CALGARY, Alberta (Reuters) - Alberta’s new premier, Alison Redford, has named her first cabinet, appointing a handful of former leadership rivals to key posts in Canada’s largest energy-producing province.
Redford won a surprise victory early this month to become leader of the Progressive Conservatives, which have held power in Alberta since 1971.
The 46-year-old former justice minister, who is a centrist in the party, put together a cabinet that will likely remain in place until a provincial election, expected next year.
Among the key posts, former energy minister Ron Liepert becomes finance minister. The scrappy Liepert is responsible for meeting a goal of eliminating Alberta’s C$3.4 billion ($3.3 billion) deficit by 2013.
Ted Morton, a favorite of the party’s right who ran against Redford to lead the Conservatives, has taken the important energy post.
Alberta, whose economy is dependent on the energy sector, is fighting an onslaught from international environmental groups opposed to accelerating development of the oil sands, the world’s third-largest crude deposit.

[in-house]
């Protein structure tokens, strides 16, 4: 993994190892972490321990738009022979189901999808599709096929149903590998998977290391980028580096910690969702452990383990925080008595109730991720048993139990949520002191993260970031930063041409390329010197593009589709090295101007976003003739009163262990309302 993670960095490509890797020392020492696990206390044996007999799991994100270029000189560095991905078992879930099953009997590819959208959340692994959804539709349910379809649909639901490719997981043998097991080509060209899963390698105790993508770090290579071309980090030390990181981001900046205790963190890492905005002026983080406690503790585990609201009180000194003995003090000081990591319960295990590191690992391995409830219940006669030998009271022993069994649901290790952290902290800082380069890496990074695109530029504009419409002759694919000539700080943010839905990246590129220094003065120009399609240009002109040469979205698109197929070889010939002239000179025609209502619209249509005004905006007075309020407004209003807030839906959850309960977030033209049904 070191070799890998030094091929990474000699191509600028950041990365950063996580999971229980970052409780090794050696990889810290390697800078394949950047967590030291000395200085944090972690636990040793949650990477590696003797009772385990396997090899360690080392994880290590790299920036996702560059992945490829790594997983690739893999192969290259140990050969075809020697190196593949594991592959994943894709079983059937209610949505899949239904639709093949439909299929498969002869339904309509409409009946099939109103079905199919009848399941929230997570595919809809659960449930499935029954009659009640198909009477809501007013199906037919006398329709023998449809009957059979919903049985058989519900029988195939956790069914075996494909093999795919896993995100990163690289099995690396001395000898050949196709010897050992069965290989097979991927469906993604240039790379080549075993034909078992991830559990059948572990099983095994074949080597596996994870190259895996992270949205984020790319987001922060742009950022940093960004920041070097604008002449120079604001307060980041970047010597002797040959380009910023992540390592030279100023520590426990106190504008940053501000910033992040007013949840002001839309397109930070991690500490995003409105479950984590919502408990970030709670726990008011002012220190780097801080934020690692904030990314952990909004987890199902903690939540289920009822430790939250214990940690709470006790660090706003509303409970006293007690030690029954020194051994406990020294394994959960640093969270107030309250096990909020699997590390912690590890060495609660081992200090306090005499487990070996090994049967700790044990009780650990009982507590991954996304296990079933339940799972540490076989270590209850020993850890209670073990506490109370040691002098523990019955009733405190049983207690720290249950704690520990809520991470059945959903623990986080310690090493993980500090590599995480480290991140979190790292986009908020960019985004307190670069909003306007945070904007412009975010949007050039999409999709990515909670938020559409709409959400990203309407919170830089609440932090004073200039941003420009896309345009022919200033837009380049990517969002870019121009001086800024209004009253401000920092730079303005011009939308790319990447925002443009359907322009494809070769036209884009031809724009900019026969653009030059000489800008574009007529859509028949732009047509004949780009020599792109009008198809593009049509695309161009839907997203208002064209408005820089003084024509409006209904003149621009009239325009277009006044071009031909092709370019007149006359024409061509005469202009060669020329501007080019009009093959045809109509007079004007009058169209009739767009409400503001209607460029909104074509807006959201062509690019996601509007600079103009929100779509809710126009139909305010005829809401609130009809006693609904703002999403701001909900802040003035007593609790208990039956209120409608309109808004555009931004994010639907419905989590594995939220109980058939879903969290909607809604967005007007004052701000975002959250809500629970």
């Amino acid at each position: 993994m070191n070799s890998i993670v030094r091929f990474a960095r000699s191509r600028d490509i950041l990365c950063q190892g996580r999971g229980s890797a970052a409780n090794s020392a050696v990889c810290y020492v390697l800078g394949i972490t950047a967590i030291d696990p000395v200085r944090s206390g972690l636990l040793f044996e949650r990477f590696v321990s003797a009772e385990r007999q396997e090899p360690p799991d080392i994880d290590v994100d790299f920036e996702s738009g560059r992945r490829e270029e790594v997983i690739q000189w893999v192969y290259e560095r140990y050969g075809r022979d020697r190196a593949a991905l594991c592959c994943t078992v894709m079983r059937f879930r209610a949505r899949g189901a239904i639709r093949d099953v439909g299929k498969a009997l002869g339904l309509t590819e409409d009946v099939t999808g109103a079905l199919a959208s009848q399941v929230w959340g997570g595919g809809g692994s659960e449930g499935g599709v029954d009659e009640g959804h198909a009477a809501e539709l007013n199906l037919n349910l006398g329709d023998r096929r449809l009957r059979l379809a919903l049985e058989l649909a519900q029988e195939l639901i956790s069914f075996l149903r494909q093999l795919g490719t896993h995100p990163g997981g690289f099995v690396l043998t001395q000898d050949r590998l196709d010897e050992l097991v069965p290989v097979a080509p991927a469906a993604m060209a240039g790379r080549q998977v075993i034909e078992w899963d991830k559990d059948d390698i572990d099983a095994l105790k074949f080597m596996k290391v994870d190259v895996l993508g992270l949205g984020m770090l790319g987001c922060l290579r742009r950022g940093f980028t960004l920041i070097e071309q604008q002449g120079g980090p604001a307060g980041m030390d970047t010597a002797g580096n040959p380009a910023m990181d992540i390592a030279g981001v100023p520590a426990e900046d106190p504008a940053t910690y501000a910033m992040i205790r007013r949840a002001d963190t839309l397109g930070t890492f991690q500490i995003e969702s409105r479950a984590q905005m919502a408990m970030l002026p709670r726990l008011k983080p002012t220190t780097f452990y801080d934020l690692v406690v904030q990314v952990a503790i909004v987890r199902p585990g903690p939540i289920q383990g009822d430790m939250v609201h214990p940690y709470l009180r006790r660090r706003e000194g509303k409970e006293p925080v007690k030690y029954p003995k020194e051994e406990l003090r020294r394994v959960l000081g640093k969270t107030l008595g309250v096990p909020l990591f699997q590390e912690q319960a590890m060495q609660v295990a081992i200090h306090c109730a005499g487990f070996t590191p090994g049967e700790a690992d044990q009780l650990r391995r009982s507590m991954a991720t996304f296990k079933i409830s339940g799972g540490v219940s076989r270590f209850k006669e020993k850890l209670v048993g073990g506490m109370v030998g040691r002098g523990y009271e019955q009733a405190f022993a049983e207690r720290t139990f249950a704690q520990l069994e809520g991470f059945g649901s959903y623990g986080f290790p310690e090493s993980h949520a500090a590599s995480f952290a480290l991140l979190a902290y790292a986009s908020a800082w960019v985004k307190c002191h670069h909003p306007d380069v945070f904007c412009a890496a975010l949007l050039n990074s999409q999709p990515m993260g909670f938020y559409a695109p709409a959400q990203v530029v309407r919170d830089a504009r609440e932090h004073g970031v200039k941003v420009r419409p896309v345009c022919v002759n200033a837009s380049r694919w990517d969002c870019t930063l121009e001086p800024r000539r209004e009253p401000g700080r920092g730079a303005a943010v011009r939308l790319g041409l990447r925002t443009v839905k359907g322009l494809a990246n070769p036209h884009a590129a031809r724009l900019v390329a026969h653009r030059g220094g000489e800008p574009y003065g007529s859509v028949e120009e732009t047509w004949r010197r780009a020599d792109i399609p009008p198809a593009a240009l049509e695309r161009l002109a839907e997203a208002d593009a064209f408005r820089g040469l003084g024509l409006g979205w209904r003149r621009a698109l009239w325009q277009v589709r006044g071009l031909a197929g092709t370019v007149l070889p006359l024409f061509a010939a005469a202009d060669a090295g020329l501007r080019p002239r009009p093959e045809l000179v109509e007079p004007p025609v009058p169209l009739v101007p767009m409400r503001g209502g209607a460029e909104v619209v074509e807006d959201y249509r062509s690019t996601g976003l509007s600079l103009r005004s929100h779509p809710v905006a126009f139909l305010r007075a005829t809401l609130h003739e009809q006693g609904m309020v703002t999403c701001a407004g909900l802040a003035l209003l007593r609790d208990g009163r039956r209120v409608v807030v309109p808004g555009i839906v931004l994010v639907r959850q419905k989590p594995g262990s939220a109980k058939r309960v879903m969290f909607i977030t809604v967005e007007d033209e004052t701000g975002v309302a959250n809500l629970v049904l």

A major push to open new markets for oil sands crude is TransCanada Corp’s $7 billion Keystone XL pipeline to Texas, which has become a flashpoint in the environmental debate over oil sands development. The proposed line faces a go-ahead decision in the United States by the end of this year.
Redford appointed another former leadership opponent, Doug Horner, as deputy premier and president of the Treasury Board.
First-term legislator Diana McQueen, meanwhile, is the new environment minister, replacing Rob Renner.
Reporting by Jeffrey Jones; editing by Rob Wilson